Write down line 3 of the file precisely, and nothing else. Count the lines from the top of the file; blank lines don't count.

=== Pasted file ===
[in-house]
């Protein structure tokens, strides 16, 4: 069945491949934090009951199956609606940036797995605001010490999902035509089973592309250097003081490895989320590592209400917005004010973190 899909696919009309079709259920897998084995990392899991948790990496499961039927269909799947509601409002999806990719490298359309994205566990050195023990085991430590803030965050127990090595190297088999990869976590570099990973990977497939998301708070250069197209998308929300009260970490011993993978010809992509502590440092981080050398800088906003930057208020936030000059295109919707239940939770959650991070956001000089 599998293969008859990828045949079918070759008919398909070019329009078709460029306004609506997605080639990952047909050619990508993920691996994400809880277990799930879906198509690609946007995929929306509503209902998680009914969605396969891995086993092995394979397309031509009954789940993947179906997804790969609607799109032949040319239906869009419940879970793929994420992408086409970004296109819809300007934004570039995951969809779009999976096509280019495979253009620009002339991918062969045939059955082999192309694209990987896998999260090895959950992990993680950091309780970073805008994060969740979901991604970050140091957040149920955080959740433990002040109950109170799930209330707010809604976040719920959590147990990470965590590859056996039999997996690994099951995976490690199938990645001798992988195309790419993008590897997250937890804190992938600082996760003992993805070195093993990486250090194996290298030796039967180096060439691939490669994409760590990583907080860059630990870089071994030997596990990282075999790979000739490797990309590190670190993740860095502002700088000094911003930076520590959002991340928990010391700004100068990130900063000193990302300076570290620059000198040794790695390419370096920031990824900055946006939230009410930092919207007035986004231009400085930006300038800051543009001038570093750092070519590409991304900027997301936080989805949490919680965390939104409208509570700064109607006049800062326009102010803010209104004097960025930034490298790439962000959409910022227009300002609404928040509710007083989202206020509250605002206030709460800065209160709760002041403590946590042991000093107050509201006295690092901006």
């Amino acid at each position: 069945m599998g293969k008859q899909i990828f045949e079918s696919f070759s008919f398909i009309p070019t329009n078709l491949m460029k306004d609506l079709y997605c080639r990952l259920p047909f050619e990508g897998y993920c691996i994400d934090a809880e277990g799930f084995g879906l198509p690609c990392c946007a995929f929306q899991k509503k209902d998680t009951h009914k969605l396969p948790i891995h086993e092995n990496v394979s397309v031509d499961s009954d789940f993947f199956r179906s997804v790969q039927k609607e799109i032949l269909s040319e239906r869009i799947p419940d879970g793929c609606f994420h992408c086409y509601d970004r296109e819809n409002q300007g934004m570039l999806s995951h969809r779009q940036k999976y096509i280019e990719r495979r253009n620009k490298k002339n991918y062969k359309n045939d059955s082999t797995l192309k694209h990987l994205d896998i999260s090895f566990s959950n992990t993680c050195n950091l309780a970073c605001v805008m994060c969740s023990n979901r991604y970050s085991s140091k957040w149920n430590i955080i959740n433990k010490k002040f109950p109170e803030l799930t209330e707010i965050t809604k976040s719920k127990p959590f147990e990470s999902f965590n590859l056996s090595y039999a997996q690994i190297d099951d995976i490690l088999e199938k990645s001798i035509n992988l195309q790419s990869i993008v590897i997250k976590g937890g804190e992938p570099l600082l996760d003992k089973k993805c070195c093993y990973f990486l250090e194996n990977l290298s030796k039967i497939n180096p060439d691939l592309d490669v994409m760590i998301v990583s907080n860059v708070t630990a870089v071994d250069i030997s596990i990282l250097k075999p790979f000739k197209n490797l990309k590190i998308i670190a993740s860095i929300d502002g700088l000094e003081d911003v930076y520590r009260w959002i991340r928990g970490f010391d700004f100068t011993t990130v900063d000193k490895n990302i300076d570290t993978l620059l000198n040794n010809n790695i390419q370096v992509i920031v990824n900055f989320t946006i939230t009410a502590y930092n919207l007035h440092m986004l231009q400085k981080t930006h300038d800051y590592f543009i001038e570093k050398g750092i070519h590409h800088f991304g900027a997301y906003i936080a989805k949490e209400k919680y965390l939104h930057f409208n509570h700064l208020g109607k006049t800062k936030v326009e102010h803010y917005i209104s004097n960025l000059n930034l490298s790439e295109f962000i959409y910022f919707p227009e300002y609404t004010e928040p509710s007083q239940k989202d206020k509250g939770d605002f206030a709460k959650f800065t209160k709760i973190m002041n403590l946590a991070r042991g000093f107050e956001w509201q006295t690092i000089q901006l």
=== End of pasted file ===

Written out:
């Amino acid at each position: 069945m599998g293969k008859q899909i990828f045949e079918s696919f070759s008919f398909i009309p070019t329009n078709l491949m460029k306004d609506l079709y997605c080639r990952l259920p047909f050619e990508g897998y993920c691996i994400d934090a809880e277990g799930f084995g879906l198509p690609c990392c946007a995929f929306q899991k509503k209902d998680t009951h009914k969605l396969p948790i891995h086993e092995n990496v394979s397309v031509d499961s009954d789940f993947f199956r179906s997804v790969q039927k609607e799109i032949l269909s040319e239906r869009i799947p419940d879970g793929c609606f994420h992408c086409y509601d970004r296109e819809n409002q300007g934004m570039l999806s995951h969809r779009q940036k999976y096509i280019e990719r495979r253009n620009k490298k002339n991918y062969k359309n045939d059955s082999t797995l192309k694209h990987l994205d896998i999260s090895f566990s959950n992990t993680c050195n950091l309780a970073c605001v805008m994060c969740s023990n979901r991604y970050s085991s140091k957040w149920n430590i955080i959740n433990k010490k002040f109950p109170e803030l799930t209330e707010i965050t809604k976040s719920k127990p959590f147990e990470s999902f965590n590859l056996s090595y039999a997996q690994i190297d099951d995976i490690l088999e199938k990645s001798i035509n992988l195309q790419s990869i993008v590897i997250k976590g937890g804190e992938p570099l600082l996760d003992k089973k993805c070195c093993y990973f990486l250090e194996n990977l290298s030796k039967i497939n180096p060439d691939l592309d490669v994409m760590i998301v990583s907080n860059v708070t630990a870089v071994d250069i030997s596990i990282l250097k075999p790979f000739k197209n490797l990309k590190i998308i670190a993740s860095i929300d502002g700088l000094e003081d911003v930076y520590r009260w959002i991340r928990g970490f010391d700004f100068t011993t990130v900063d000193k490895n990302i300076d570290t993978l620059l000198n040794n010809n790695i390419q370096v992509i920031v990824n900055f989320t946006i939230t009410a502590y930092n919207l007035h440092m986004l231009q400085k981080t930006h300038d800051y590592f543009i001038e570093k050398g750092i070519h590409h800088f991304g900027a997301y906003i936080a989805k949490e209400k919680y965390l939104h930057f409208n509570h700064l208020g109607k006049t800062k936030v326009e102010h803010y917005i209104s004097n960025l000059n930034l490298s790439e295109f962000i959409y910022f919707p227009e300002y609404t004010e928040p509710s007083q239940k989202d206020k509250g939770d605002f206030a709460k959650f800065t209160k709760i973190m002041n403590l946590a991070r042991g000093f107050e956001w509201q006295t690092i000089q901006l």